Inaugural Diaspora Engagement Conference opens in Georgetown …President says UG central to ‘green’ development in Guyana

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President David Granger said that the University of Guyana (UG) is central to fulfilling the scientific and technology objectives of the ‘green’ state that the Government envisions. He was at the time delivering the keynote address at the opening of the inaugural Diaspora Engagement Conference which was held yesterday at the Ramada Princess Hotel, Providence, East Bank Demerara.

President David Granger was welcomed upon his arrival at the Ramada Princess Hotel by key officials who were involved in the planning of the Diaspora Engagement Conference

“Guyana’s green development strategy aims at advancing climate adaptation so as to protect its fragile coastline and reduce environmental hazard which can be destructive to our people’s livelihoods…This University must drive the intellectual processes of ‘green’ development by becoming the incubator of technology and nurturer of skills and talents. The University must establish institutions to educate students to advance ‘green’ development, institutions such as the Biodiversity Centre,” President Granger said.

The Head of State explained that in order for ‘green’ development to become a reality, Guyana needs biologists, botanists and zoologists to document and study its unique and unmatched rich biodiversity; engineers to erect infrastructure in its hinterland and to install hydroelectric, wind, solar and biomass energy generation plants; geologists and gemmologists to provide services for the sustainable management of the extractive sectors; agriculturists to promote food security and information and technology specialists to extend Information Communication Technology (ICT) services.

“The University of Guyana, if it is to survive and thrive, must fulfil these needs by becoming a university ‘for’ Guyana.  The national university must be responsive to national needs. How could it be otherwise?” President Granger questioned.

A section of the gathering at the Ramada Princess Hotel

He also spoke of the many challenges that the institution encountered, especially during the early decades of its existence, when it drifted from the objectives and dissemination of knowledge for national development by enrolling a disproportionately high number of students in the arts and social sciences compared to the natural sciences. The situation changed around 1969 when Mr. Dennis Irvine, a scientist, was appointed Vice-Chancellor.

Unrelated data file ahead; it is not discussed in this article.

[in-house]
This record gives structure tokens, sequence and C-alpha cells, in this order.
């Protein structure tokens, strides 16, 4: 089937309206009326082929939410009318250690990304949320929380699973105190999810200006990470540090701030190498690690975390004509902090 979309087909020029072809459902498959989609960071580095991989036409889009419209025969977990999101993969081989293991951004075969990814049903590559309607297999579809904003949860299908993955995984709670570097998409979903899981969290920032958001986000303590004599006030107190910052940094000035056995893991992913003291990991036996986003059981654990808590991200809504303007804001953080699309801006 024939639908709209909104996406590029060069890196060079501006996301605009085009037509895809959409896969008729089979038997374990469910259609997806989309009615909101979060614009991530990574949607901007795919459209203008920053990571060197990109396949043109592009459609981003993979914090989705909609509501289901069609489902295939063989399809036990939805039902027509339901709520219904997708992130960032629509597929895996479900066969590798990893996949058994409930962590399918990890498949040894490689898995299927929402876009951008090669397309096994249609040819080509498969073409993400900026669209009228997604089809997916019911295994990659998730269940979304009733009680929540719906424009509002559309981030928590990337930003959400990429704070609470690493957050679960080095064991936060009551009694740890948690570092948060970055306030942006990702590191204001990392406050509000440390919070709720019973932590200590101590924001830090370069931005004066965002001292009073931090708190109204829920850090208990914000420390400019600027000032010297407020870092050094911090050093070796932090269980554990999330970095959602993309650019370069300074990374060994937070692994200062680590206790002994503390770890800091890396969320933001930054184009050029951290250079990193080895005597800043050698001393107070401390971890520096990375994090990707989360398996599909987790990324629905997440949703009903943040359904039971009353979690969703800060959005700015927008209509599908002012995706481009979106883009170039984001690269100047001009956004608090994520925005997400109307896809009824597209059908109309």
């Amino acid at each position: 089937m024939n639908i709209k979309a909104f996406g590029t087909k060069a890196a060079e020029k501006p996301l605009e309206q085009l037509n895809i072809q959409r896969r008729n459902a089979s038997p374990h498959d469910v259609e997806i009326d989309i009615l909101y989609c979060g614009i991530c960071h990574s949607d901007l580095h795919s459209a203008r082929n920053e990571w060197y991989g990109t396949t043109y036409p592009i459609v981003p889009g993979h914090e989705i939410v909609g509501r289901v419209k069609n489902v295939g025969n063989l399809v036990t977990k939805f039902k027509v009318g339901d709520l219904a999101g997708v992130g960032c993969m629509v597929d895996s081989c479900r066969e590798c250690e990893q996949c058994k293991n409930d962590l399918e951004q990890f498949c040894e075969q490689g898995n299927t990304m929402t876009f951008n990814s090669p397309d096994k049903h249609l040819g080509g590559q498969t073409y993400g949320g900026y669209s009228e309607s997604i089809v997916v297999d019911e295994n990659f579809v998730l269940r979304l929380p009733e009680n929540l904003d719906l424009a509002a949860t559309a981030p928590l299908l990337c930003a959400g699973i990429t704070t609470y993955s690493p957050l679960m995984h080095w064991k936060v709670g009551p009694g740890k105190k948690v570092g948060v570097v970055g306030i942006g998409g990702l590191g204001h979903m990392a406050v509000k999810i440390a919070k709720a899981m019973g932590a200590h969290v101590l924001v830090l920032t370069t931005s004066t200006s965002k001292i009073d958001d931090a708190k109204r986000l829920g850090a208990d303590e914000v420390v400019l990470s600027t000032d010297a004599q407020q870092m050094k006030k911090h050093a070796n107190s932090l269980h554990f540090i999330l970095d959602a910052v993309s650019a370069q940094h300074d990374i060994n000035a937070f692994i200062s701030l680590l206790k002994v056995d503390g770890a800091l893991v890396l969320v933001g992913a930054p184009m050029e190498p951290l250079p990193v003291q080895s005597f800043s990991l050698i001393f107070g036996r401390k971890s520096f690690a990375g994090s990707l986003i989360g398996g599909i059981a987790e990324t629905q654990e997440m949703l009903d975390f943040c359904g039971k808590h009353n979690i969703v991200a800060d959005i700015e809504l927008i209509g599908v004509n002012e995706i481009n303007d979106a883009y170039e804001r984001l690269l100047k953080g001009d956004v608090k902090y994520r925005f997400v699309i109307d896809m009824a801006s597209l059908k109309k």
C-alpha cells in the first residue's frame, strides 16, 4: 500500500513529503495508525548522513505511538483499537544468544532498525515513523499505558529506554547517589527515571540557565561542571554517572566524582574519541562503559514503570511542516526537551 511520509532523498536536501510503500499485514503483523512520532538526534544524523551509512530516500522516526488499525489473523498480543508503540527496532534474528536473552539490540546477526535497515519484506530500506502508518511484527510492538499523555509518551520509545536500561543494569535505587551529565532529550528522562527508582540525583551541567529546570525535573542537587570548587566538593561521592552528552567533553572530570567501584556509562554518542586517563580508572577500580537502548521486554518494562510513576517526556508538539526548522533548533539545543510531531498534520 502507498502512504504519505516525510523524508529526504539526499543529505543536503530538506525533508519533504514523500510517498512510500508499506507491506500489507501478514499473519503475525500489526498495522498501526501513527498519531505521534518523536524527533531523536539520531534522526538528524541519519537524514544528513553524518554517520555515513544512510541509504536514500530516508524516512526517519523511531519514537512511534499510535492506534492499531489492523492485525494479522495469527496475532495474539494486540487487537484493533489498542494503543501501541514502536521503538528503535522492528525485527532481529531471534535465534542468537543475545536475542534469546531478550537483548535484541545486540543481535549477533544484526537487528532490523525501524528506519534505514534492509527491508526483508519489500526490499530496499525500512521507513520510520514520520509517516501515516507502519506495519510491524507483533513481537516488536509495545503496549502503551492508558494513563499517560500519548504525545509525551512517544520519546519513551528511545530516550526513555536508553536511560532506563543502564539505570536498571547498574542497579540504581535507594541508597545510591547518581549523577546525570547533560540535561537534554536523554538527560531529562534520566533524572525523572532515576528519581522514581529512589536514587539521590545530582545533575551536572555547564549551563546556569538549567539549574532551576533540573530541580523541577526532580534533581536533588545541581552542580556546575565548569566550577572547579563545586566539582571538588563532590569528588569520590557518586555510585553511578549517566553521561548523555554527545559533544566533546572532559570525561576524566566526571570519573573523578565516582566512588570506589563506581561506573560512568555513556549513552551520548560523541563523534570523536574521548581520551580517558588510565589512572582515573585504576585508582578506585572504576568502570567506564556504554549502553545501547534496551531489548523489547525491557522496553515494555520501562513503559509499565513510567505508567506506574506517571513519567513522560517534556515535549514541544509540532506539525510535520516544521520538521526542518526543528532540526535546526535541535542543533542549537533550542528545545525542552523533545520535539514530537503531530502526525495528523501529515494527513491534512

“The University, during the Irvine era, employed lecturers from academia around the world, enjoyed respect for its intellectual rigor and expanded the breadth of its programmes to include agriculture, education, earth and environmental sciences, fisheries, the natural sciences, social sciences and technology… The University’s second ‘science and technology’ shift is set to start. This country is on a developmental pathway to become a ‘green’ state,” the President said.

President Granger informed the large gathering, which included about 243 members of the Guyanese diaspora, that the ‘green’ development agenda will promote increased investment in biodiversity management, coastal zone management, solid waste management, ecological and environmental services, eco-education and eco-tourism, Information and Communications Technology, extended protected areas and generation of renewable energy and urged them to get on board.

Meanwhile, UG’s Vice-Chancellor and Principal, Professor Ivelaw Griffith said that the conference, which was organised by the University, is aimed at cementing homeland and diaspora-based relations. It also seeks to discuss global best practices in diaspora engagements; strengthen partnerships with diaspora organisations; engage the diaspora in facilitating the pursuit of entrepreneurship, innovation and social and human capital opportunities and to enable diaspora and homeland citizens to give back to Guyana.

Additionally, during the course of this one-week event, a Caribbean-Diaspora Engagement Centre will be launched to institutionalise engagement in research, outreach and talent management. There are also a number of unstated objectives of the conference, all of which underscore the indispensability of the diaspora to the rebuilding of UG.

Professor Griffith informed that this forum has attracted Guyanese and non-Guyanese participants from places like the British Virgin Islands, Trinidad and Tobago, United States of America, Canada, United Kingdom, Grenada, Jamaica, Turks and Caicos Islands, Barbados, Nigeria, Ghana, St. Lucia, and Mexico.

The conference is being held under the theme, “Dreaming Diaspora Engagement, Doing Diaspora Engagement’. (MoTP)

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